Bear batters hunter
Cub's cry lures mother to man's tree stand
By MEG JONES
Oct. 16, 2007
Hunters know it's not wise to come between a bear cub and its
But what happens when a frightened cub climbs up your tree stand
while you're bowhunting, gets scared and starts bawling? Then the
cub's angry mother comes running and climbs up after it?
Kevin Schultz, 42, found himself caught in that ursine sandwich
while sitting in his 12-foot tree stand late Friday near Ladysmith.
Now he has a load of stitches closing up his wounds as well as an
incredible story to tell.
It all started around 6 p.m. Friday while Schultz hunted on a
friend's property near the small Rusk County community of Tony.
Wearing hip boots to traverse a swamp and get to his stand, Schultz
climbed up, strapped himself in and waited for a nice buck to come
He heard a commotion in a nearby cornfield and hoped it was a
buck scraping, but instead he saw four black bears ambling his way.
Schultz figured they would stay near the cornfield, but they
congregated under the elm tree where he was sitting.
Schultz yelled and motioned at the animals to shoo them away, but
their response was just the opposite. The smallest cub got so scared
he scurried up the tree. Making matters worse, the cub went right
past Schultz to a branch overhead, then started crying for his mama.
That put Schultz between the frightened cub and its alarmed mother,
the last place he wanted to be.
That's when things really got interesting. And scary.
The sow saw her crying cub, saw Schultz and saw red, so to speak.
She immediately went up the tree after her cub. Schultz tried
fighting her off with his bow and his kicks. But the bear quickly
got the upper paw.
"She got me by the side and by the armpit and tried to drag me
out of the tree, but I had my tree stand strap holding me. Then she
tried to pull my leg. She actually pulled my boot off. I think she
then thought she had me and took the boot off," said Schultz, who
owns a snack, candy and tobacco distributorship in Ladysmith.
He dropped his bow during the fight and was pulled out of his
seat, but the safety harness kept him from tumbling to the ground.
Schultz isn't sure of the sow's size but estimates she weighed at
least 300 pounds because she was bigger than a 200-plus-pound bear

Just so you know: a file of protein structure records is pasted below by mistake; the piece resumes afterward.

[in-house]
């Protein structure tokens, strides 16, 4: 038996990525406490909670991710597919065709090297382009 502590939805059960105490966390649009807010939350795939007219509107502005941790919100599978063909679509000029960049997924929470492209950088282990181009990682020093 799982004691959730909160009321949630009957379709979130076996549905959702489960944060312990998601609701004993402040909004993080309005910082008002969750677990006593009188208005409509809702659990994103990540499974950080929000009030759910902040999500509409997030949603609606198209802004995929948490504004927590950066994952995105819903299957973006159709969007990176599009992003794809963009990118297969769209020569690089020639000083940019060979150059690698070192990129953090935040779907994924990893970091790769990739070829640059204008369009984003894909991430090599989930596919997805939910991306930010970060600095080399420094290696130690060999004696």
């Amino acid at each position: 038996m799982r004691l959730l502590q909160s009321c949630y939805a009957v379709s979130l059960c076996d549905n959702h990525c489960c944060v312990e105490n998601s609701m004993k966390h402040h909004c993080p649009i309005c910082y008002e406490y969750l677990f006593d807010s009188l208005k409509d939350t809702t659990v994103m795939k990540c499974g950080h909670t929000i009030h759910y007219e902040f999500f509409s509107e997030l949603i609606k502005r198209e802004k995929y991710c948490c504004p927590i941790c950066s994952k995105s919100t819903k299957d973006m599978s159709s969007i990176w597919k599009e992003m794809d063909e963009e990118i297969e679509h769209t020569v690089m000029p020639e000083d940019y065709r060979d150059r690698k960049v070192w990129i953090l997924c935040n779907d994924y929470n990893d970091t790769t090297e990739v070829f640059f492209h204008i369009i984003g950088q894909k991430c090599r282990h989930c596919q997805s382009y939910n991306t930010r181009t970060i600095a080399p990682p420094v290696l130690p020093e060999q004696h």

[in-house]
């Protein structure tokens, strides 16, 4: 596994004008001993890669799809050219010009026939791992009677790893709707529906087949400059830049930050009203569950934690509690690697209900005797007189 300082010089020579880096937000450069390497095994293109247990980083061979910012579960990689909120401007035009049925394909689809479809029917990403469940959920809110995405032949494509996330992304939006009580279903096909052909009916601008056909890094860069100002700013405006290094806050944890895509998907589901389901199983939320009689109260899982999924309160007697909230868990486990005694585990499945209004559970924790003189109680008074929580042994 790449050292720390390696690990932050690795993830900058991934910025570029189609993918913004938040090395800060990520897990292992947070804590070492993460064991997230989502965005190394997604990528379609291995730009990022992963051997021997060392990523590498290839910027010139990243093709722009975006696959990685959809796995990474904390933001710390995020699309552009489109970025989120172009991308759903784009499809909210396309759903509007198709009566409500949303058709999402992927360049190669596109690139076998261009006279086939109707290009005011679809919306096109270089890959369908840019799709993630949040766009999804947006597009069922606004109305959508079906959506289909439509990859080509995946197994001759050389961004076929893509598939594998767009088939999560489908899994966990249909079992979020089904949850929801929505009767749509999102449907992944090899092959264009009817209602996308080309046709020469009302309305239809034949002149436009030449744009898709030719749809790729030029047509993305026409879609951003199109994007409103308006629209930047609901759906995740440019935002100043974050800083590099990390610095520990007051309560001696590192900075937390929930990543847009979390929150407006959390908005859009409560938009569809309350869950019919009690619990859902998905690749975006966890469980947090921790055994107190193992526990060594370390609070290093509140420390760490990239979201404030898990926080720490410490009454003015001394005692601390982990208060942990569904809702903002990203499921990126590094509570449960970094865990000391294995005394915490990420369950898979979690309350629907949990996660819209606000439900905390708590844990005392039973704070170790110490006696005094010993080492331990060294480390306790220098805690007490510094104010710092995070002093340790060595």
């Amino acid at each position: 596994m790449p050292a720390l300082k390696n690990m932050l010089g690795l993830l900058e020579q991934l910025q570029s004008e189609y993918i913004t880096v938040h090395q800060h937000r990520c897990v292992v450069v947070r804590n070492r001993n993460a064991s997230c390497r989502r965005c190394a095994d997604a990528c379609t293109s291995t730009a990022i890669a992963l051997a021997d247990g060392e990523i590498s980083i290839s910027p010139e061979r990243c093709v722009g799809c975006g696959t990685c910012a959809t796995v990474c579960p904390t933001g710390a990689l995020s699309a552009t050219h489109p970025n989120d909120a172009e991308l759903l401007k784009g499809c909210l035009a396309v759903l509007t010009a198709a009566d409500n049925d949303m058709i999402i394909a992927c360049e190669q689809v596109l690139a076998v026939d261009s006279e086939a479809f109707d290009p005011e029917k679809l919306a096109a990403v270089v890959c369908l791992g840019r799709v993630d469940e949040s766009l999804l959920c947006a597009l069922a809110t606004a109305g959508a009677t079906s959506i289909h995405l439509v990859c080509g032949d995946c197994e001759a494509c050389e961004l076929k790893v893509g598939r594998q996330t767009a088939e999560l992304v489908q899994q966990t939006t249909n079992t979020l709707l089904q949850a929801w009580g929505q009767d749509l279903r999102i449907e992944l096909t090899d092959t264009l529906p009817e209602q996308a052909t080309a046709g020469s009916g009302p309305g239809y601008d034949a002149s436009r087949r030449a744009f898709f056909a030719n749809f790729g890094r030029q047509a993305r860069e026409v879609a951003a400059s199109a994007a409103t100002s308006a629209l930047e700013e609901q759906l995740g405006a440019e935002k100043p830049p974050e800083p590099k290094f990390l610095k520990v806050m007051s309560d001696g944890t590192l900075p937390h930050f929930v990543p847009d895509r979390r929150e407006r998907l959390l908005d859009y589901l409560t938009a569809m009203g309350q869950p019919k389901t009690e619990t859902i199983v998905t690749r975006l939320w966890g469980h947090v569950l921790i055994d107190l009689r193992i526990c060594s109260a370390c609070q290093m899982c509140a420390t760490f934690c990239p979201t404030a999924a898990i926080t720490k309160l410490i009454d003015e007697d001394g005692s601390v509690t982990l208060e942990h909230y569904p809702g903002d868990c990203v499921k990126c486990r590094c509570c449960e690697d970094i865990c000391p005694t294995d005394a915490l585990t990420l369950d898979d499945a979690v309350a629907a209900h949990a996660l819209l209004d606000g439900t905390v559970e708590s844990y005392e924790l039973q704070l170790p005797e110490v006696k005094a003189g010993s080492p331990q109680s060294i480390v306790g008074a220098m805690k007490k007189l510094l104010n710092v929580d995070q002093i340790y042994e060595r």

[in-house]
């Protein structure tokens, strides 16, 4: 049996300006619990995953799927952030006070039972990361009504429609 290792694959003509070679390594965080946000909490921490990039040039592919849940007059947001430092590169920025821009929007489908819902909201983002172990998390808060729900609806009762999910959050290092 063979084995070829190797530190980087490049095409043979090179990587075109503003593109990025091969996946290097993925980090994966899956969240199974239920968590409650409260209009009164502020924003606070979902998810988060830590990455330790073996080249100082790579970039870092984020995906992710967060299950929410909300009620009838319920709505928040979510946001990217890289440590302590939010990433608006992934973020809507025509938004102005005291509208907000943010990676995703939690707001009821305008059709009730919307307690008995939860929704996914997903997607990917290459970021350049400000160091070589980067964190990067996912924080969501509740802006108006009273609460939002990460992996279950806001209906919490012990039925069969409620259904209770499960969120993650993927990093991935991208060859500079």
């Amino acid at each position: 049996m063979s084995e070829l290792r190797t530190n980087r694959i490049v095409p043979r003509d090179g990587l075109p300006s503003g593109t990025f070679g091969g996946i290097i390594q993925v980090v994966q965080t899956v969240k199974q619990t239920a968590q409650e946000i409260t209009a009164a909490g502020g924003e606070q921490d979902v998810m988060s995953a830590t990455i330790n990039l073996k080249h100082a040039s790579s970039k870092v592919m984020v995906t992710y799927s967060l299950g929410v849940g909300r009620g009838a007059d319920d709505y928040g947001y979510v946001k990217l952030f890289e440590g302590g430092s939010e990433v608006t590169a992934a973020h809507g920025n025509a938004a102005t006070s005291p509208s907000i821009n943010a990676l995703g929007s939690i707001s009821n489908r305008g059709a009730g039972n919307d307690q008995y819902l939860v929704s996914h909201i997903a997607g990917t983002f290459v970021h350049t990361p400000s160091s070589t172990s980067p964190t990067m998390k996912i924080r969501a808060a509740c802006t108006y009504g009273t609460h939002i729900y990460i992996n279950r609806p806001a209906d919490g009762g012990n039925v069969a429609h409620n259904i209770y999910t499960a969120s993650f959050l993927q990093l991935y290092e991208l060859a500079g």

he shot a few years ago.
"It didn't really feel painful, it just felt super scary. I felt
if I fell to the ground - the 12-foot drop would have been painful,
but I think she would have killed me because she would have gone
after my head and neck.
Everything I was trying to do was stay in the tree. As far as pain,
there was so much adrenaline I didn't really feel pain," said
After the sow pulled off Schultz's boot, the cub climbed out of
the tree and the family of bears left.
It's likely they were in the area because of a dead cow near the
cornfield, said Dave Oginski, the Department of Natural Resources
conservation warden supervisor in Park Falls.
"It's very uncommon for a bear to initiate contact unless you get
between a sow and a cub," said Oginski. Cubs are "taught to go up
the highest tree to avoid danger, and that was the highest tree in
Despite scratch and puncture wounds to his left leg and right
arm, Schultz managed to climb down and drive to his parents' home
about a mile away. They took him to Rusk County Memorial Hospital -
his heart rate was 200 on arrival - where he spent the weekend.
Doctors didn't close the wounds for a few days to allow them to
drain. He was stitched up Monday and given rabies and tetanus shots.
Schultz has bite and scratch marks on his foot, ankle and thigh,
and a patch of flesh the size of a hockey puck was ripped from his
He told a warden he didn't want anything to happen to the bear
since it was natural for the sow to protect her cubs, said Jim
Bishop, a DNR spokesman in Spooner.
The cub that climbed above Schultz would have been born in
January or February and though its size is not known, cubs weigh an
average of 40 to 70 pounds at this time of year.
Though the encounter was frightening for both bear and human, the
incident was unusual. Black bears are generally not aggressive and
will usually leave when they hear or smell people. Occasionally
bears tangle with hunting dogs, and there have been a few times when
a habituated bear that is being fed by humans becomes aggressive.
Wisconsin's black bear population is estimated at 13,000.
"Considering the density of bears and the density of people that
use Wisconsin's outdoors, these incidents are extremely rare," said
Keith Warnke, DNR big game specialist.
As for Schultz, he's at home recovering. He'll be out of the
woods for a while, though he hopes to resume bowhunting when the
deer rut begins, and he expects to participate in the gun-deer hunt
He does not plan, however, to return to the property where he
tangled with an angry mama bear.